University students talk virtual learning: “Honestly, I hate it”

Three Ontario university students discuss the pros and cons of going to school online and the future of education


Ontario post-secondary students have pivoted to virtual learning in the COVID-19 era.

They’re saving time on commutes and perhaps even cash by living at home.

But they’re also coping with technical glitches, new class structures and a virtual learning educational environment that is taking some getting used to. Attending class online means less interaction and they’re listening to lectures with their pillow just a few feet away.

Some love it and some hate it. But this may be the new normal for post-secondary education for some time. Last week, Ryerson University announced the majority of classes will remain online for the winter 2021 semester.

NOW asked three post-secondary students about their experiences with virtual learning: Yazmyne Jeganathan, a second-year University of Toronto student specializing in French; Skyla Baker, a fourth-year University of Windsor student majoring in journalism and political science; and Brandon Hughes, a fourth-year Ryerson student taking in business management.

The following conversations have been condensed and edited for clarity.

So how are we finding virtual learning?

Yazmyne Jeganathan: Honestly, I hate it. I’m dying to go back to physically being in school in front of a teacher and in that environment.

Skyla Baker: I love going to school. The switch to online learning was a weird turnover that no one was really prepared for.

Brandon Hughes: It’s been a good experience. I have about a 90-minute commute from Oakville into the city on the GO train and then the subway. Working from home has been awesome for me. I’m not getting home at 11 pm. I can be here for dinner. I really have no complaints.

YJ: I like separating my school life from my home life. Being at home is very frustrating in that sense. There’s just so many distractions. It’s just so hard to stay focused. You can still use study spaces at the school, but the times are restricted.

BH: You have to be twice as organized. And you need to be a little more tech savvy with your organization. There’s just so many dates. So many little things that are due.

Do you feel like your education is suffering in this format?

YJ: There is a live teacher for three of my classes. And for two of them, it’s a recording. Curriculum wise, it’s honestly the same.

BH: A lot of it is content heavy. You’re looking at PowerPoint slides. Even if a professor was going through them in a live lecture, you’re not getting that much more.

SB: It’s still a lot of self-taught learning: “Here’s the material, go do it.” It’s also like that in person, but online there’s so much more expectation on yourself to do all the work, stay focused and build a schedule.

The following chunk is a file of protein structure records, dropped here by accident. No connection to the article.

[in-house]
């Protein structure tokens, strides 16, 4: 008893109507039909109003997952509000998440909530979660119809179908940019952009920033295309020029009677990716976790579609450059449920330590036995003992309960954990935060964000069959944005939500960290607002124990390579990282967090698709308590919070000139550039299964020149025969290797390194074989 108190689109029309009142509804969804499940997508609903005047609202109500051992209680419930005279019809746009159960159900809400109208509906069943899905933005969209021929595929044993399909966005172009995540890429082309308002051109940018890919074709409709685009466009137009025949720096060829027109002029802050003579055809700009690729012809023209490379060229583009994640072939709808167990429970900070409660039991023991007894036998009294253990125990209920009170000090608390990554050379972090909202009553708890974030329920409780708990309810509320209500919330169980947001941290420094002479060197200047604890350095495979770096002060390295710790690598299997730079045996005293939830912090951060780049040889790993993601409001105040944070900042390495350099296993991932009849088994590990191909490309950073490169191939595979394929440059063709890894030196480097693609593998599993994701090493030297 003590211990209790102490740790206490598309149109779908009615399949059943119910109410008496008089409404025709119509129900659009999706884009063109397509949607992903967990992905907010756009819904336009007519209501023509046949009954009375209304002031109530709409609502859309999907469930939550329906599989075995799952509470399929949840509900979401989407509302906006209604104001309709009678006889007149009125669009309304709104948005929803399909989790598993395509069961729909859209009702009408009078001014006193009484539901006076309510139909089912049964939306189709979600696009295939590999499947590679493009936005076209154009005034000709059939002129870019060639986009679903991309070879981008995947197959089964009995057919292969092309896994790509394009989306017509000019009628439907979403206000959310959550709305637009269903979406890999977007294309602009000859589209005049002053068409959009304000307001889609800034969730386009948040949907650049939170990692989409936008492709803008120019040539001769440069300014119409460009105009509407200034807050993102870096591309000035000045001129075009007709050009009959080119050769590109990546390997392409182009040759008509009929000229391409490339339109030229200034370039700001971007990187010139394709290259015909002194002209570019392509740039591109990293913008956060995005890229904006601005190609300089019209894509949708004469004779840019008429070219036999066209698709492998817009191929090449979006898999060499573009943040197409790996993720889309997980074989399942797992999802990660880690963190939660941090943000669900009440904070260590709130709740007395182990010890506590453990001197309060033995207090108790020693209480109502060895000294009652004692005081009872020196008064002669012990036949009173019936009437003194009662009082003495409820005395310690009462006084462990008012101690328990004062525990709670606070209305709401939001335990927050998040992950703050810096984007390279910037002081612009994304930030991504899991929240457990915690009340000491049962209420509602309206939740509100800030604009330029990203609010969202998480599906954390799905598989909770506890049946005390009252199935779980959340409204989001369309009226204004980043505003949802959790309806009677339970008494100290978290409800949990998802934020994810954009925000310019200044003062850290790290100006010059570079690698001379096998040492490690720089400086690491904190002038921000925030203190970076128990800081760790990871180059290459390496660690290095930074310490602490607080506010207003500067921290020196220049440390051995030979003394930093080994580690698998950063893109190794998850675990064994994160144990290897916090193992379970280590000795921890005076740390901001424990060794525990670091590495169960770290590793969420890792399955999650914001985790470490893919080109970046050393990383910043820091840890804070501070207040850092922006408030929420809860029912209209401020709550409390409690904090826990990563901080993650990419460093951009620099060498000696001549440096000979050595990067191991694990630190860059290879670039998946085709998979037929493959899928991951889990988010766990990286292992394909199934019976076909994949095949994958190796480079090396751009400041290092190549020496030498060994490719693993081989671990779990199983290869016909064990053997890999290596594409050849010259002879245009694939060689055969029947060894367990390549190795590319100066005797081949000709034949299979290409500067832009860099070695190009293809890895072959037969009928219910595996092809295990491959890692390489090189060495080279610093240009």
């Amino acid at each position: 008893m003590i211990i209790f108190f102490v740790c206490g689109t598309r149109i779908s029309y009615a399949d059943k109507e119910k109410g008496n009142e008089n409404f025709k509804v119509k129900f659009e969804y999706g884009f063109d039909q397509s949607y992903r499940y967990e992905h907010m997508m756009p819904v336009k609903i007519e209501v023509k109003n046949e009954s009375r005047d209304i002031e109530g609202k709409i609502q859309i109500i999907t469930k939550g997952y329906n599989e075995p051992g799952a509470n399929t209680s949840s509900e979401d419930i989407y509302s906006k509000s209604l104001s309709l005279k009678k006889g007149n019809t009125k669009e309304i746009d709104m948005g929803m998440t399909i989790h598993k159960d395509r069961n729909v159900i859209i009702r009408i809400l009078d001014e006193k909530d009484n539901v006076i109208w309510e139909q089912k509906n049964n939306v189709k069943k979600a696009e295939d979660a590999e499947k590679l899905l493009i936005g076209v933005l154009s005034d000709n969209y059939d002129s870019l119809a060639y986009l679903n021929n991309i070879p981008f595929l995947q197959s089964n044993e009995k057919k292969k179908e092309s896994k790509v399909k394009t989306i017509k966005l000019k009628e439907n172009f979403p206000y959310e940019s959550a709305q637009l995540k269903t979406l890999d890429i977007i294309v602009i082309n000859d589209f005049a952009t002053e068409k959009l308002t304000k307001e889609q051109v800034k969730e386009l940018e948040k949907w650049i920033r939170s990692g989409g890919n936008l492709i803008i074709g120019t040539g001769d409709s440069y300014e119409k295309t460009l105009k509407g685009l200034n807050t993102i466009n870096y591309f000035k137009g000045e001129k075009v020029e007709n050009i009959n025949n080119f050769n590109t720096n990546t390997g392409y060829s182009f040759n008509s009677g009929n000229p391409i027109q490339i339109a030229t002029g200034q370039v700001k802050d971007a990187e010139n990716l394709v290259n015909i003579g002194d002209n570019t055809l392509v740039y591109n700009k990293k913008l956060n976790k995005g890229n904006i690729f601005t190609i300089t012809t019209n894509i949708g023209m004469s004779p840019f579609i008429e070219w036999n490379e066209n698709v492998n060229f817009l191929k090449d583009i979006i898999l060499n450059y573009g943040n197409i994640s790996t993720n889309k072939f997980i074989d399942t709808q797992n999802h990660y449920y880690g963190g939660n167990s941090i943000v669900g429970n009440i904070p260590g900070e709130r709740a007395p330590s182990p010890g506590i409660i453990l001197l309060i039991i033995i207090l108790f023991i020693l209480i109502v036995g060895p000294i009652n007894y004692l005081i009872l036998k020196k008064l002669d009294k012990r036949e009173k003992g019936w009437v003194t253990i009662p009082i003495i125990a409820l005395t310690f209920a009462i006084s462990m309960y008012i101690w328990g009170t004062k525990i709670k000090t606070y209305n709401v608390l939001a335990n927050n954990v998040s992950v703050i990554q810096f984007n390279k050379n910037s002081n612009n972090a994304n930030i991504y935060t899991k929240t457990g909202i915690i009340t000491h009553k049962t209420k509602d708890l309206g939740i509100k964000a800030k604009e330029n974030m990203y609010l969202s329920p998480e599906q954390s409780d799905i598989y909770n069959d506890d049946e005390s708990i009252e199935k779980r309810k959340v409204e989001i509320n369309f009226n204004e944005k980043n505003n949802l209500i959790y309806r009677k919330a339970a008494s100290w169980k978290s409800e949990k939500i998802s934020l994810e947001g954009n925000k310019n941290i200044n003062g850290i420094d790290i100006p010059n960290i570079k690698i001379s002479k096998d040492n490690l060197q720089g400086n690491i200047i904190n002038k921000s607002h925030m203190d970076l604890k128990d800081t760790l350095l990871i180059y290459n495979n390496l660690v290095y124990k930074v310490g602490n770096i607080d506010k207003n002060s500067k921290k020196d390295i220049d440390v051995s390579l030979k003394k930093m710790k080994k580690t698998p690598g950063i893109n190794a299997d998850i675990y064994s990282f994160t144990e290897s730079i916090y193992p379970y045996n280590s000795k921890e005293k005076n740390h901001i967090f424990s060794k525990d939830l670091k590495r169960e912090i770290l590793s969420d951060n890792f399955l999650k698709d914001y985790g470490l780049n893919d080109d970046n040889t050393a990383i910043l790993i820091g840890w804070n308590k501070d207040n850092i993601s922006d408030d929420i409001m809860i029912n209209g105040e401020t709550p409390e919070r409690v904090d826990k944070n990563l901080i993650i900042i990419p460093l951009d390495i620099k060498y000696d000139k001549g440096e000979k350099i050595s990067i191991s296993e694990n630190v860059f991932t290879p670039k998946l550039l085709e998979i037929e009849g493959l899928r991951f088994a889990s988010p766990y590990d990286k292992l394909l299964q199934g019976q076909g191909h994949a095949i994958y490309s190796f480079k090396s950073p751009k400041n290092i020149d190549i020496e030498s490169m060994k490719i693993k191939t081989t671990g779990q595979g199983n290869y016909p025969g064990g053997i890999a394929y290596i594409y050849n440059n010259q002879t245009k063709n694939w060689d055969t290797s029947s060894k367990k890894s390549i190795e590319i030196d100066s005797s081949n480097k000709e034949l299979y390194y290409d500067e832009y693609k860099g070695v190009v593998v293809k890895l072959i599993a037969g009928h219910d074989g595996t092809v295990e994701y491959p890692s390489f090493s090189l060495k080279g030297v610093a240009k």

A lot of the classes were in-person lectures for 90 minutes twice a week. Now we’ll have a lecture once a week for an hour and you can’t really ask questions.

YJ: You can’t just ask a question anymore. Now you have to formulate an email; a very well put together and respectful email, asking [the instructor] how their day is going.

BH: At least for the early portion of this semester, the professor has been dealing with a lot of technical issues. It’s been taking away from our class time.

SB: In my last lecture, my prof disconnected five times because of internet connectivity. So 100 people were in the chat like, “I can’t see you.”

BH: In fourth year, there’s importance placed on group work. There are a lot of people adapting to using different technologies. We use WhatsApp for a lot of group things. But some people prefer to use Facebook or Google Chat. It’s just manoeuvring around what everybody is comfortable with and trying to find a good medium.

During class, they divide everyone into little groups in breakout rooms to discuss a case study or exercise questions. Sometimes you go into these breakout rooms and it’s absolutely crickets. There’s eight people, but it’s just you and one other person speaking. There’s no accountability to have to speak until the professor pops in. For 15 or 20 minutes it’s just silence in the group until the professor arrives.

SB: When the school switched to online learning, one of my classes had to cease and desist. It was a journalism class, where there was studio access and AV equipment. The use of that equipment was one of the reasons I went to the University of Windsor. I was running the teleprompter, making sure all the cameras were good and checking all the mics before we started filming. We all had to go home because we couldn’t access the cameras and equipment.

I’m in my fourth year, so I won’t get that aspect of it now. We’ve gone online this semester. Now they’re having us do interviews from our own houses, writing newspaper pieces, which I’ve been doing for years.

You’re working as a journalist the way most journalists are working during this pandemic.

SB: Yeah. It’s really weird [laughs]. I don’t like it.

How is this studio class going to shape up?

SB: I don’t even know yet. I got an email from the professor in the first week saying that we would hear from him when he knew more. That hasn’t happened yet. I love my professors. And I love my program. But this has been a wacky year. It’s a learning curve for everybody.

BH: The professors have done a great job. Just because they’re professors doesn’t mean they are the most tech-savvy people. But navigating through Zoom, they’ve done a really good job.

In my personal situation, these are little hiccups. It’s something that we have to get used to. And it’s going to be a big part of the future in the way that we work. We were slowly moving in this direction before. We were shifting towards this. COVID thrust us quicker into the remote learning and work dynamic.

@justsayrad

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